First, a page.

Where online travel agencies make it easy for guests to book hotel rooms from their smartphones, hotels need to do a much better job if they want more direct bookings. And they need to make better apps while they're at it.
J.D. Power and Associates has released its annual North America Hotel Guest Satisfaction Index Study and the biggest takeaway for hoteliers is this: pay more attention to mobile. Hotels that incorporate mobile apps and functionality into a hotel stay have higher guest satisfaction. And they are more likely to increase their number of direct bookings if they focus on mobile.
The catch, however, is that hotels also need to encourage more guests to download their mobile apps, as well as add more loyalty members to their respective programs.
“As mobile usage becomes increasingly ubiquitous for guests, the challenge for hotels becomes twofold: First, they must persuade guests to book directly with them, and second, they must encourage easy utilization of this technology,” Rick Garlick, practice lead, travel and hospitality at J.D. Power said. “By forging direct relationships, hotels can become guardians of the guest experience, but at the center of these relationships is an establishment’s mobile strategy.”
The study collected the responses of 63,866 adult hotel guests who stayed at a hotel between May 2016 and May 2017 and was conducted via an online survey.
Some key takeaways for hoteliers:
J.D. Power found that guests who’ve booked through an online travel agency or a mobile app not directly associated with the hotel are more likely to experience a problem, and to be less satisfied with their stay.
However, the number of consumers booking through an online travel agency (19 percent in 2017 versus 16 percent in 2013) is rising, despite major hotel chains’ efforts to push more direct bookings with large campaigns and discounted rates for loyalty members.
And the number of guests booking a hotel room using a smartphone or tablet is also rising. In 2014, 14 percent of online reservations were made on mobile; now it’s 25 percent and the majority of those booking via mobile tend to be younger or business travelers.
Hotel loyalty members were more likely to book direct with a hotel or on a loyalty member site than non-members (75 percent to 47 percent), and they also have higher levels of guest satisfaction.
Although hotels have made efforts to invest in their own proprietary mobile apps, the J.D. Power survey found that a significant number of guests (38 percent) don’t even use the apps during their hotel stays, which seems to suggest there could be room for improvement in how hotels develop their mobile apps. Only 4 percent have used those apps to check in and only 1 percent have used them to check out.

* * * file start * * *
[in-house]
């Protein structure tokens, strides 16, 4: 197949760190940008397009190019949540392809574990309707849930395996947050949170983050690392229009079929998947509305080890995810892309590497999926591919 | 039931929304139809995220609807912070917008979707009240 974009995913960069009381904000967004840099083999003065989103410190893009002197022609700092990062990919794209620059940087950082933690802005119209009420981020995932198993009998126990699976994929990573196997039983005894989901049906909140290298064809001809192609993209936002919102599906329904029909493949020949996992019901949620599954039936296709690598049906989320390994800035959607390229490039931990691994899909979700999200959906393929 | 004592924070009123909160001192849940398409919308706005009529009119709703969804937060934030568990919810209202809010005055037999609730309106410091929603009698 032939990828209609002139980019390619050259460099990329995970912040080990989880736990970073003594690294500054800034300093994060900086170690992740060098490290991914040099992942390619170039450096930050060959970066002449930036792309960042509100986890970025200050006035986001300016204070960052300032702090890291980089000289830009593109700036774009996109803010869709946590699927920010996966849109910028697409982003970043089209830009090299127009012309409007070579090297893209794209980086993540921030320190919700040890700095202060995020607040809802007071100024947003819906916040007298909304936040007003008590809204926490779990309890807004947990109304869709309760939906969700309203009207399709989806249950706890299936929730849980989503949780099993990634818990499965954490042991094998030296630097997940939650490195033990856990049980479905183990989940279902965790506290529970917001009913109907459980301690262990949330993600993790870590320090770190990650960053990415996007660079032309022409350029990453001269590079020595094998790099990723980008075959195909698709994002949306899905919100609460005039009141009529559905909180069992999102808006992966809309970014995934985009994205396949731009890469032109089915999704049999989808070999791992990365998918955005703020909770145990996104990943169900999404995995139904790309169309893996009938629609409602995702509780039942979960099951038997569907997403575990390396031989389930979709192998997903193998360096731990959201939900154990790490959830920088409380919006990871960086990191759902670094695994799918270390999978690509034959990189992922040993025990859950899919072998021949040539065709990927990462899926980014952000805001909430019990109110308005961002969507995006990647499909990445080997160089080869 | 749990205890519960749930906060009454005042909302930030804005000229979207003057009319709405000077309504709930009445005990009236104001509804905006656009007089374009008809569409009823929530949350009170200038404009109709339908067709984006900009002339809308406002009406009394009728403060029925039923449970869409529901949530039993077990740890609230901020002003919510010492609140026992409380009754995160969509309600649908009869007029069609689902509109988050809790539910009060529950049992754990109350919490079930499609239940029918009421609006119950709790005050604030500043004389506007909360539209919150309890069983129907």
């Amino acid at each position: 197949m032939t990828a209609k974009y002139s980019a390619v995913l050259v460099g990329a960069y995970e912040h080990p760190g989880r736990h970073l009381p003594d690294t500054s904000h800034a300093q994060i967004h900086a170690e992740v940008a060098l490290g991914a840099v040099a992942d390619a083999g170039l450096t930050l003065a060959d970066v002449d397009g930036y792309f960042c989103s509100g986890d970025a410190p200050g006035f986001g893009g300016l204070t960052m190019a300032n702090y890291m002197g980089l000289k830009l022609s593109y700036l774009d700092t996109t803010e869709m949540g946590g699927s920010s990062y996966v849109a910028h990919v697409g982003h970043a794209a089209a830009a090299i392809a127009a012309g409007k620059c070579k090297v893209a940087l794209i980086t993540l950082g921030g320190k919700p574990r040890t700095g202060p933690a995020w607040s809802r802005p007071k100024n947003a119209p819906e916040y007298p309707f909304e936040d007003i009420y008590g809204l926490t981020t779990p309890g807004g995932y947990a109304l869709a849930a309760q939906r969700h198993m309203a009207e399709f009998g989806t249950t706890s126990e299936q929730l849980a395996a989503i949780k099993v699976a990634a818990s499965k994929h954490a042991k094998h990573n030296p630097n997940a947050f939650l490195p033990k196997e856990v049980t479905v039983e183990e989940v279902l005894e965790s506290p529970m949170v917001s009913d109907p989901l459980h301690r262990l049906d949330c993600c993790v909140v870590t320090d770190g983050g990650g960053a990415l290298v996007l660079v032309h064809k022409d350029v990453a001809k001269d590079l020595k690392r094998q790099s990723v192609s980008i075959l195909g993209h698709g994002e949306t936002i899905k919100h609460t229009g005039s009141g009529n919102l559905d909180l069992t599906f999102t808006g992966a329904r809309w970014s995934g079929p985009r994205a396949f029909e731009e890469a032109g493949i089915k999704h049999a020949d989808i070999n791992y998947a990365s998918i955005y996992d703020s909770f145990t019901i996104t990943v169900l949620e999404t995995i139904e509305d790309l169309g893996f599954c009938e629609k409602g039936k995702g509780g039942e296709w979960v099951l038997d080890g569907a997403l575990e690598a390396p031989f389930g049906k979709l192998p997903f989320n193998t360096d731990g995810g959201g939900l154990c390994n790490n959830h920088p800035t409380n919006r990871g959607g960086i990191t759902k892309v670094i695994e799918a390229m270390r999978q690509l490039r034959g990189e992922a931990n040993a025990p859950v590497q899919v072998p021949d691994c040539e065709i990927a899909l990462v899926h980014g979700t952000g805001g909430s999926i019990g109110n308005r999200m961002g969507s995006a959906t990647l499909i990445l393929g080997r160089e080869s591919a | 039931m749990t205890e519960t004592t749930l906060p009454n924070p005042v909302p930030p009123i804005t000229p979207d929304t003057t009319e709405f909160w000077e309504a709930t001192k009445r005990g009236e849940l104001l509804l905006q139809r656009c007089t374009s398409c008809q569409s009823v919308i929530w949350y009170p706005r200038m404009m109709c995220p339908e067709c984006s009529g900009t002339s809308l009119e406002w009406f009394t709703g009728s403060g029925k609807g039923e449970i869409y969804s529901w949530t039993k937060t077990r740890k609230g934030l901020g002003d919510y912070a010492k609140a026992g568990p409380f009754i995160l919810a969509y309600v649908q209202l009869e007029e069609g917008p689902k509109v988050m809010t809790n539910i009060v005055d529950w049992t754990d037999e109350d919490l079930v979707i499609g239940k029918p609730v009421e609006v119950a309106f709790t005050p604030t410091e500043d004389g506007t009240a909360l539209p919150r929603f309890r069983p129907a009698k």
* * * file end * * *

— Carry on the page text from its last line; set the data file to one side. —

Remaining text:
Many hotels are experimenting with adding messaging functionality to their proprietary apps in an effort to make the apps more useful and functional for their guests. Some hotel companies, including Marriott and Hilton, are also developing their apps in ways that allow them to gather more personalized information on their guests that can be used to customize their stays.
When guests do use the hotels’ mobile apps, however, they reported higher guest satisfaction and were more loyal. Only 19 percent of all guest respondents have downloaded a hotel app, but 70 percent of rewards members have downloaded a hotel’s mobile app.
Social media isn’t just a channel through which guests will complain about their experiences, but if a guest does experience a problem during his or her stay, 86 percent are extremely likely to post to social media.
Facebook’s head of travel, Christine Warner, told Skift that hotel companies, especially, can’t afford to miss out on the marketing opportunities afforded via mobile platforms as well, especially social media.
Guest who read and/or write hotel reviews on sites like TripAdvisor are also more likely to have higher guest satisfaction, but only slightly more than half (52 percent) have read a review of a hotel, industry news, or an online forum in the past month. And only 46 percent of respondents had written a review in the past six months.
Guest Satisfaction Rankings
To measure guest satisfaction on a 1,000-point scale, J.D. Power looked at eight different hotel segments: luxury; upper upscale; upscale; upper midscale; midscale; economy; upper extended stay; and extended stay. Factors that determined satisfaction included reservation; check-in/check-out; guest room; food & beverage; hotel services; hotel facilities; and cost & fees.
“While The Ritz-Carlton and JW Marriott rank highest in the luxury segment, both of these Marriott-affiliated brands appeal to different types of customers,” Garlick said. “It’s important to remember that this study measures guest satisfaction among a hotel brand’s own customers and doesn’t directly compare hotel brands to one another. Often, the type of guest becomes an important element in determining satisfaction rankings.”
The following hotel brands ranked highest in guest satisfaction in their respective segments:
- Luxury: JW Marriott and The Ritz-Carlton (tied; Ritz-Carlton ranked highest for the third consecutive year)
- Upper Upscale: Hyatt
- Upscale: Hilton Garden Inn (for a second consecutive year)
- Upper Midscale: Drury Hotels (for a 12th consecutive year)
- Midscale: Wingate by Wyndham (for a third consecutive year)
- Economy: Americas Best Value Inn
- Upper Extended Stay: Staybridge Suites
- Extended Stay: Candlewood Suites
Photo credit: The newest J.D. Power and Associates study on hotel guest satisfaction in North America suggests hotels should be paying more attention to mobile apps, bookings, marketing, and loyalty. Pictured is Marriott's app on iOS. Skift